With the legal action, Gwynn becomes one of the most
high-profile Major League Baseball stars to have his name used
in a public attack on the tobacco industry. His family said
Tuesday that Gwynn used "dip," which is tobacco placed between
the lip and the gum, because he thought it would be more
healthful than smoking.
"Throughout his career, our dad was proud of his work helping
kids and being a positive role model to his fans," his daughter
Anisha Gwynn-Jones said in a statement Tuesday. "But the whole
time, the tobacco companies were using his addiction to turn him
into their ultimate walking billboard."
The lawsuit filed on Monday in San Diego Superior Court alleges
negligence, product liability and fraud. It comes two years
after the player, often photographed with a wad of tobacco in
his right cheek, died at age 54.
Over the decades, many baseball players have used smokeless
tobacco on the field.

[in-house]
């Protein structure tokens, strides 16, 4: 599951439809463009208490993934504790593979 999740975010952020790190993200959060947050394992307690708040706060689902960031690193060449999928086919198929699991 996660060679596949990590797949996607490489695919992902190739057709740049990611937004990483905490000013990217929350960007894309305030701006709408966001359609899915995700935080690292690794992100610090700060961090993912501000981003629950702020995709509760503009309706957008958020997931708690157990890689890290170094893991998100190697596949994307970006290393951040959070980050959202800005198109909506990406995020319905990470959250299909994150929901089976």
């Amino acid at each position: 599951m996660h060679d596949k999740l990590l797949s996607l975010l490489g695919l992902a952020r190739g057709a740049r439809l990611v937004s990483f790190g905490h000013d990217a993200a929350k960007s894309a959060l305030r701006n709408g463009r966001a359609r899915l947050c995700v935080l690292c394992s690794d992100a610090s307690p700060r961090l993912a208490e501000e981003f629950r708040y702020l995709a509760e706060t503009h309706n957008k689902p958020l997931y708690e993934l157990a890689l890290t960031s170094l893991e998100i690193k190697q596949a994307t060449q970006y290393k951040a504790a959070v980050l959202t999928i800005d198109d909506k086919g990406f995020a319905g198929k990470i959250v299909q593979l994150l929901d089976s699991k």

Gwynn became addicted to smokeless tobacco beginning at age 17
as a freshman baseball player at San Diego State University,
where he was given free samples in a marketing scheme that used
contract employees to reach out to athletes, the lawsuit stated.
Gwynn used dipping tobacco for over 30 years, often going to
sleep with a wad in his mouth and even reaching for his pack of
Skoal after a surgery in 1991 to remove a benign tumor,
according to the lawsuit filed by his widow, Alicia, and the
couple's two adult children.
In 2010, Gwynn was diagnosed with cancer of his parotid salivary
gland and died four years later of respiratory failure caused by
the disease, the lawsuit stated.
The civil lawsuit filed against Altria Group, one of the world's
largest tobacco companies, and its subsidiary Smokeless Tobacco
Company, which produces the brand Skoal, seeks damages in an
amount to be determined based on evidence.
A spokesman for Altria Group declined to comment.
The lawsuit says that when Gwynn became hooked on smokeless
tobacco in the late 1970s, the cans bore no warning labels and
were promoted as safer than cigarettes, even though the industry
knew their products caused addiction and cancer.
(Reporting by Alex Dobuzinskis; Editing by Sharon Bernstein,
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